Looking at the above photo I can see that I made a more important research error. I thought about but did not take the time to look for photos that showed the back of this kind of kangaroo’s head. I assumed the ears would mainly be the reddish colour. It turns out I was very wrong! Painting the back of the ears like in the picture above would have added some points of interest to my kangaroo figure when viewed from the back.

Next I assembled a selection of paints I thought would work to paint the main colours of the kangaroo – dull oranges and orange-browns for the darker fur with some red-brown for shading, and cream and blond colours for the light fur. You can also see areas of ‘black’ and ‘grey’ in the reference  photo. Natural objects are very rarely true neutral black, grey, or white, so using true neutrals won’t look very natural. I picked a very dark brown, Walnut Brown, for my black, and mixed ‘greys’ by mixing it with one of my cream colours.

Kanga palette

You can see the palette I used above to get an idea of the colours. The card at the top of the picture is a grayscale card. It is true grey, with sections of true white and true black. So you can use it to colour balance photos in a photo editing program (which I have done with this one). I left it in the shot as I think it might help you judge the values (darkness vs lightness) of the colours I used. I don’t think you need the exact paints I used to get a similar result or match a reference, although I will list the paint colours I used in the work-in-progress steps below. What is more important is to use paints of similar value for similar functions.

Now I’ll run through some work in progress shots for the main body of the kangaroo. All paints I reference are produced by Reaper.

Step 1: Block In
I roughly blocked in the main colours on the body. You can see that this is indeed rough. I don’t care that I’m slopping paint on areas I haven’t painted yet. This photo also shows that this first coat was not enough coverage as you can see my grey primer showing through in several areas.

Colours used: 9144 Creamy Ivory, 9110 Oiled Leather, 9136 Walnut Brown.

Kanga wip1

Step 2: Block In Better
I did a second coat blocking in my colours. With this coat I also took a second look at my reference and was more exact with the position of each the colour areas. So this next photo is not wildly different than the first other than exactly where one colour ends and the other begins has shifted slightly, and now the coats of colour are solid with no grey peeking through.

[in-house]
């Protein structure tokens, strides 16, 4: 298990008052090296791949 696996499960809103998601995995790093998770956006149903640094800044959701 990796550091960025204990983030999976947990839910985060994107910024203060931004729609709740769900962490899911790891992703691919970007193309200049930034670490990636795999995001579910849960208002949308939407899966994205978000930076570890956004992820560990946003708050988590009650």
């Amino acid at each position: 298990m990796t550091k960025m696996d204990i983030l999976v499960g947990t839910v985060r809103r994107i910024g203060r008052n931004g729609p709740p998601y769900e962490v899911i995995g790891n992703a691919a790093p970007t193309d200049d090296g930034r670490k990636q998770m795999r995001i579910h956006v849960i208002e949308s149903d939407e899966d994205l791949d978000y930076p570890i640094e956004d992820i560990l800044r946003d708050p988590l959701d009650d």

Kanga wip2

Step 3: 
I did some rough wet blending and layering to blur the lines where the colours meet. This is imperfect. I tend to be the kind of painter who overcomplicates their life, and in the past I would have agonized over this for another hour or so. I reminded myself of a few things: this is fur, which is textured, and I still had to paint highlights and shadows. Both of those would mean the blends would change. They might look better as I added in fur texture and more colours, or there might be new poor transitions created that I’d have to fix. So why go too nuts on it at this stage? All I needed to do now was get rid of sharp looking transition lines.

Colours used: I mixed the two colours to either side of a line to create a transition colour to aid in the wetblending. For the Walnut to Creamy Ivory blend I used 2-3 transition mixes.

Kanga wip3

Step 4: The Light Fur
Now I added shadows and highlights to the light fur areas. Adding shading to the areas that curve downwards or away from the viewer on cylinders like the arms and tail, and highlighting on the plane facing up helps the viewer see those areas more as rounded cylinders. The shading brings out the musculature that Andy Pieper sculpted on the legs, much of which is not visible at all with the flat cream basecoat. Shading the stomach and inner legs pushes those areas back so they appear to be in shadow (as they would be) and don’t jump out and steal the viewer’s attention from looking at more interesting areas of the animal.

Apart from the tail these areas were sculpted fairly smoothly, as they have finer fur than the main body of the kangaroo. You can see the difference between the body fur and the limb fur in the reference photo. But since it is still fur I did a lot of my blending with small parallel strokes and I didn’t stress about getting super smooth results. It looks more like fur being less super smooth.

Colours used: Midtone of 9144 Creamy Ivory. Shadow of 9142 Stained Ivory, and then some 9199 Russet Brown mixed in.

Kanga wip4

Step 5: The Brown Fur
The brown fur was a little trickier as I wanted to capture some of the notes of oranges, browns, and deeper reds from my reference photo. So there was a little more working back and forth and adding hints of colour here and there. But the basic process was the same idea – place darker colours where areas curve away from the light and place lighter ones where they are facing the light to help bring out the forms and make it look more three dimensional. I used short parallel brushstrokes in the direction that the fur was sculpted.

Colours used: Midtone of 9110 Oiled Leather. Shadows mixed with the midtone and 9070 Mahogany Brown with a tiny bit of Walnut Brown for darkest shadows. Highlights mixed with midtone and a mix of 9201 Orange Brown + 9144 Creamy Ivory, then 9256 Blond Shadow, which was lightened with 9061 Linen White for top highlights. I went over some of the highlight areas with thinned Orange Brown to keep the colour more saturated. This sounds fussier to paint than it was.

Kanga wip5

Step 6: Painting the Head and Base